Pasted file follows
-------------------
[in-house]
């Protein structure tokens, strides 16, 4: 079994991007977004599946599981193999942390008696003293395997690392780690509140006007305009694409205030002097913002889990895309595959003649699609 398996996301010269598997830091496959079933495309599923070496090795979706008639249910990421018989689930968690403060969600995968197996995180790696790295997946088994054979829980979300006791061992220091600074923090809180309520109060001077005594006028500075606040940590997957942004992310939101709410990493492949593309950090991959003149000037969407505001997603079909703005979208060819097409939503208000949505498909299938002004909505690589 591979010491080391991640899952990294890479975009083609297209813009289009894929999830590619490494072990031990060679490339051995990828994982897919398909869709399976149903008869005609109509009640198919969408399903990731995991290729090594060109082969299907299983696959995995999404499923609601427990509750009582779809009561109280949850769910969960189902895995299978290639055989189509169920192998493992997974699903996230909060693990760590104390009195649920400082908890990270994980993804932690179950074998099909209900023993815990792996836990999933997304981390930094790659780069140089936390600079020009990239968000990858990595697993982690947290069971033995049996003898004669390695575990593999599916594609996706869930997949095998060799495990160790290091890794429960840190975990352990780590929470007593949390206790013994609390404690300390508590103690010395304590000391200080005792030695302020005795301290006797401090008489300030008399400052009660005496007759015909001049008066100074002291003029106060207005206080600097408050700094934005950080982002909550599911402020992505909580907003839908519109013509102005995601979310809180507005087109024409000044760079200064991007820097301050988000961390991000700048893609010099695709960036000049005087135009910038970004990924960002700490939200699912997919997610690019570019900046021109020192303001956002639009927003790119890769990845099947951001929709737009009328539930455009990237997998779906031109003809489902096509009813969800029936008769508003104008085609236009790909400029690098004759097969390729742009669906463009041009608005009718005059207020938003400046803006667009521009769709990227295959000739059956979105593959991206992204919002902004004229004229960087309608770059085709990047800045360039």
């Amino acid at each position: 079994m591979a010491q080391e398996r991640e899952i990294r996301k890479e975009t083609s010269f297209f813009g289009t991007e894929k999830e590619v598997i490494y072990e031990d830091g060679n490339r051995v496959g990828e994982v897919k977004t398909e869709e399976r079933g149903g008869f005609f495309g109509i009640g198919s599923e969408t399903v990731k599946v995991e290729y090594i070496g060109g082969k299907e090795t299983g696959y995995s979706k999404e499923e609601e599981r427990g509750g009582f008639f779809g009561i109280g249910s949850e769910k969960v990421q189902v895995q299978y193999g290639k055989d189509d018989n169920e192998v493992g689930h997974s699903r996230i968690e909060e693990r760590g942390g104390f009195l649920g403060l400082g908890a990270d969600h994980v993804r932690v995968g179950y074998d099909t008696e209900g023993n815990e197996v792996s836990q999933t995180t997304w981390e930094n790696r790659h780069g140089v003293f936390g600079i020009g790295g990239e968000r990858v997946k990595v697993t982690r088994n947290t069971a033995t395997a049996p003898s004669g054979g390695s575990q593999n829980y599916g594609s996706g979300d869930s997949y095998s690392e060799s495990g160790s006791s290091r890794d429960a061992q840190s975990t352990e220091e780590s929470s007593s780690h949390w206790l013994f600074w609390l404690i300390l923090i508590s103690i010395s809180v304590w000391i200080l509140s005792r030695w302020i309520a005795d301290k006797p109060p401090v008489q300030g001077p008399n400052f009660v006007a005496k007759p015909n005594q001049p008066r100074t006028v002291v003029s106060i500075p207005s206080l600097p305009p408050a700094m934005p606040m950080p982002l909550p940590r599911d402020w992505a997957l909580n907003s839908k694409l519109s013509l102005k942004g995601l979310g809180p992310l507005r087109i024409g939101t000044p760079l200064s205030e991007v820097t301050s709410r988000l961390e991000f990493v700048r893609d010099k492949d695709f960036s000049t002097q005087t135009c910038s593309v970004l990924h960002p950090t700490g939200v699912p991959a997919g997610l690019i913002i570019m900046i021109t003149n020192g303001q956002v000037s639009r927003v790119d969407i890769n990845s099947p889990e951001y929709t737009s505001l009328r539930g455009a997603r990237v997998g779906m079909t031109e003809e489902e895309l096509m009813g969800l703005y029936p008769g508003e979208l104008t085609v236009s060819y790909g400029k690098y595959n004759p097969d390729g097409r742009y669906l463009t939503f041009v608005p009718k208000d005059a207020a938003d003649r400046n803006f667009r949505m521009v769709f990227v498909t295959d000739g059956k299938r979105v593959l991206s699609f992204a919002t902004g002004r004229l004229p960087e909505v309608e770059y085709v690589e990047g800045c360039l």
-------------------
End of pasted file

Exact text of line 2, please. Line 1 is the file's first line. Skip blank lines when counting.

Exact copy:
């Protein structure tokens, strides 16, 4: 079994991007977004599946599981193999942390008696003293395997690392780690509140006007305009694409205030002097913002889990895309595959003649699609 398996996301010269598997830091496959079933495309599923070496090795979706008639249910990421018989689930968690403060969600995968197996995180790696790295997946088994054979829980979300006791061992220091600074923090809180309520109060001077005594006028500075606040940590997957942004992310939101709410990493492949593309950090991959003149000037969407505001997603079909703005979208060819097409939503208000949505498909299938002004909505690589 591979010491080391991640899952990294890479975009083609297209813009289009894929999830590619490494072990031990060679490339051995990828994982897919398909869709399976149903008869005609109509009640198919969408399903990731995991290729090594060109082969299907299983696959995995999404499923609601427990509750009582779809009561109280949850769910969960189902895995299978290639055989189509169920192998493992997974699903996230909060693990760590104390009195649920400082908890990270994980993804932690179950074998099909209900023993815990792996836990999933997304981390930094790659780069140089936390600079020009990239968000990858990595697993982690947290069971033995049996003898004669390695575990593999599916594609996706869930997949095998060799495990160790290091890794429960840190975990352990780590929470007593949390206790013994609390404690300390508590103690010395304590000391200080005792030695302020005795301290006797401090008489300030008399400052009660005496007759015909001049008066100074002291003029106060207005206080600097408050700094934005950080982002909550599911402020992505909580907003839908519109013509102005995601979310809180507005087109024409000044760079200064991007820097301050988000961390991000700048893609010099695709960036000049005087135009910038970004990924960002700490939200699912997919997610690019570019900046021109020192303001956002639009927003790119890769990845099947951001929709737009009328539930455009990237997998779906031109003809489902096509009813969800029936008769508003104008085609236009790909400029690098004759097969390729742009669906463009041009608005009718005059207020938003400046803006667009521009769709990227295959000739059956979105593959991206992204919002902004004229004229960087309608770059085709990047800045360039």